Spiritual Care Week: Caring for Caregivers
In honor of Spiritual/Pastoral Care Week, Gilchrist chaplain Nathaniel “Lenny” Burrison reflects on his work tending to hospice patients, families and the health providers who care for them.
As a hospice chaplain, I have the sacred calling of providing emotional and spiritual support to patients and families on their end-of-life journey with Gilchrist. Often, this support means providing a nonjudgmental presence and safe space to allow care-seekers to voice their lament and grief. One of the beautiful aspects of this type of ministry is providing support not only to the patient and their family or friends but also to the health providers who care for them.
Almost all of my patients reside in residential care centers (e.g., skilled nursing facilities, assisted living facilities and memory care units) where Gilchrist provides hospice care. These patients often create family-like bonds with the Gilchrist and facility team members who take care of them throughout their stay. The bonds shared between patient and caregiver grew especially strong during the early months of the pandemic, as these unsung health care heroes were often the patients’ only physical connection to the outside world.
Being a frontline caregiver can take an emotional toll, especially after losing patients they have grown close to. When that happens, chaplains are available to offer caregivers spiritual and emotional support just like they do for families.
Recently, I ran into a nursing aide while I was on my way to see a patient who was beginning to decline. As I spoke with this aide, she began to reflect on her time caring for this patient, the friendship they had formed, and her own anticipatory grief over the pending loss of their relationship. I listened, acknowledged her feelings, and affirmed the holiness of her work.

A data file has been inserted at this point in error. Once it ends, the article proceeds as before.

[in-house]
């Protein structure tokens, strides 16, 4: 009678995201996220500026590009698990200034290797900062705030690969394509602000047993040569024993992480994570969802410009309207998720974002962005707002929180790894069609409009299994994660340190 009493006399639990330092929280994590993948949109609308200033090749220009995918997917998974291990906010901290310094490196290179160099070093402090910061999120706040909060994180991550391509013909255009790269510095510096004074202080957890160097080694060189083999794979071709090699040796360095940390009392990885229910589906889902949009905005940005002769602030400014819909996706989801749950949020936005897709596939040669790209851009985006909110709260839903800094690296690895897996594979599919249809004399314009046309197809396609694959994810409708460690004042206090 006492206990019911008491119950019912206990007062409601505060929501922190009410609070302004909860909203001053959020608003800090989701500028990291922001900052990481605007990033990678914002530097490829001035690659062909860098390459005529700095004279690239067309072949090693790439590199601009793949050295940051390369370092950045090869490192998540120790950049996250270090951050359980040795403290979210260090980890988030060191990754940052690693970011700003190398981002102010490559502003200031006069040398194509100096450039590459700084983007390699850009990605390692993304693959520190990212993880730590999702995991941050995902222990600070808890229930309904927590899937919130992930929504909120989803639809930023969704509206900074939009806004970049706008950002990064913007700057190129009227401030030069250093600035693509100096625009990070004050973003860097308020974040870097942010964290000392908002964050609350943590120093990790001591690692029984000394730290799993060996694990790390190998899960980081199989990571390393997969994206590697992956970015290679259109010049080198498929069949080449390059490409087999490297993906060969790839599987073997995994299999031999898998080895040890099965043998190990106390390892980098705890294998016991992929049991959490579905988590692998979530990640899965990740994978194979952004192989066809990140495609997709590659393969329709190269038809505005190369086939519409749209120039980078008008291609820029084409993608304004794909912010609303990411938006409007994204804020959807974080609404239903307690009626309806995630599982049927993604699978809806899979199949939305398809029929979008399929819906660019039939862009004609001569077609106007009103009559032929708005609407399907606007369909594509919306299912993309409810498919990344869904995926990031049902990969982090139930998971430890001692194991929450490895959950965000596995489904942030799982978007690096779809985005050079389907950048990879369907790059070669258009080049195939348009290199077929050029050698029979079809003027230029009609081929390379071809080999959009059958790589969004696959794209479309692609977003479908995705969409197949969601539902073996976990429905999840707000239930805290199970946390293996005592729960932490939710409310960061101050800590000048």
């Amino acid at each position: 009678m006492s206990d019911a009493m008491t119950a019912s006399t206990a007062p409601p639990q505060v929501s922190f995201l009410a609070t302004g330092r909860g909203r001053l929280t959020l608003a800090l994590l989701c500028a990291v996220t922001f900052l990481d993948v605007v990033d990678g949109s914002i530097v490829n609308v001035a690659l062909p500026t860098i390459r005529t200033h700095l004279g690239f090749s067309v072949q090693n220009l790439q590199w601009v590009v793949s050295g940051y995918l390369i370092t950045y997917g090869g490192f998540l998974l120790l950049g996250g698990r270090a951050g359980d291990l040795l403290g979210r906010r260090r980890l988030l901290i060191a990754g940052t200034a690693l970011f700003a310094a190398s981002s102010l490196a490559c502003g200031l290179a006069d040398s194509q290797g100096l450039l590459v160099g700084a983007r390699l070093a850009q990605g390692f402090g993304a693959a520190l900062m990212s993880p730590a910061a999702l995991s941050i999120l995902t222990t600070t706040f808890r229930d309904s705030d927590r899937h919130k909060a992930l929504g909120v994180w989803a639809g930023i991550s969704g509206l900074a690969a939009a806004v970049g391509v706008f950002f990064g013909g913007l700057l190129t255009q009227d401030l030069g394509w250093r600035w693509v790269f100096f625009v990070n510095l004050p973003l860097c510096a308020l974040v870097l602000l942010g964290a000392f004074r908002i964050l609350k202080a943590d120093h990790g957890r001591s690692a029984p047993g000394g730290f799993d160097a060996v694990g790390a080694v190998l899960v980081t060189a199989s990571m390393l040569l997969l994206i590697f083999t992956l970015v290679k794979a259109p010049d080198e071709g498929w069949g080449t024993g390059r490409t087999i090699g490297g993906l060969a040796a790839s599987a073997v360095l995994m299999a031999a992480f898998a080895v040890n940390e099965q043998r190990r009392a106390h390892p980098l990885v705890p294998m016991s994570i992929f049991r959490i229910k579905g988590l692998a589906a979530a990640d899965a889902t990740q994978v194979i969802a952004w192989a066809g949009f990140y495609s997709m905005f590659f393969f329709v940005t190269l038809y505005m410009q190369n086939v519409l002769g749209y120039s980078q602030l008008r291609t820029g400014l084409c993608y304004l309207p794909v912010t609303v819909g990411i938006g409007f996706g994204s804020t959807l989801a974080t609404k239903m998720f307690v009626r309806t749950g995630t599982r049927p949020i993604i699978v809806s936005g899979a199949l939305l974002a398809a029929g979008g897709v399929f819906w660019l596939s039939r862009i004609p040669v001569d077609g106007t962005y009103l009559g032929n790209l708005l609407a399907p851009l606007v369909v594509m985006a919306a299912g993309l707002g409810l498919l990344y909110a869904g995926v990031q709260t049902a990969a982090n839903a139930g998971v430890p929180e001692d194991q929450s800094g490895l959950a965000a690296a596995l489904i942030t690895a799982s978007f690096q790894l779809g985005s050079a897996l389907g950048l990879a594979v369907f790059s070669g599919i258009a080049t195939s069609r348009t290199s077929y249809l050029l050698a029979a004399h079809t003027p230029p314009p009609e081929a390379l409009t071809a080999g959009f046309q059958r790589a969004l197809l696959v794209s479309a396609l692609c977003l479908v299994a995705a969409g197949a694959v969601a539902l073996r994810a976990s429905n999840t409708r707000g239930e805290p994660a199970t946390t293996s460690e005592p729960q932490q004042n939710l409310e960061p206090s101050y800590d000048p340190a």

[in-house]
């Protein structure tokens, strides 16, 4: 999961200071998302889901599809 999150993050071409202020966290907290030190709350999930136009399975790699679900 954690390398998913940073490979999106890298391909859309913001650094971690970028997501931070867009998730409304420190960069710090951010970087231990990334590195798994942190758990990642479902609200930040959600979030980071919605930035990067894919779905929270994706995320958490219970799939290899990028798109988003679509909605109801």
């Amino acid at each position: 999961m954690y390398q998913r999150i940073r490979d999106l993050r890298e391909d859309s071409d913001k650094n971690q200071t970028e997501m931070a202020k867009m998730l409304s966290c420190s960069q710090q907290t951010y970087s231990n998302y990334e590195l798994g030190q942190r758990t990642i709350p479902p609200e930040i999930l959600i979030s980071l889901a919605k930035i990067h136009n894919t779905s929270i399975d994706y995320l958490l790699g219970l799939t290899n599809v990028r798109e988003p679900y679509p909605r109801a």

Some days later, I learned that the patient had died. The aide reached back out to me to share her feelings of sadness, loss and grief. Afterward, she thanked me for being there and being “someone I can talk to.”
This encounter reminded me of multiple studies that show a significant prevalence of secondary traumatic stress, bereavement, compassion fatigue and burnout among health care providers at all levels. As a chaplain, I get to cultivate collaborative relationships with many of these health care providers.
Sometimes, caregivers need to be reminded to care for themselves. I am grateful that I have the opportunity to walk alongside and support these amazing providers as they act as the “hands and feet” of the Creator and engage in such powerful work.
Ase. Shalom. Amen
To learn more about the work of a Gilchrist hospice chaplain, visit gilchristcares.org/hospice-chaplains.
To support our work, visit gilchristcares.org/give.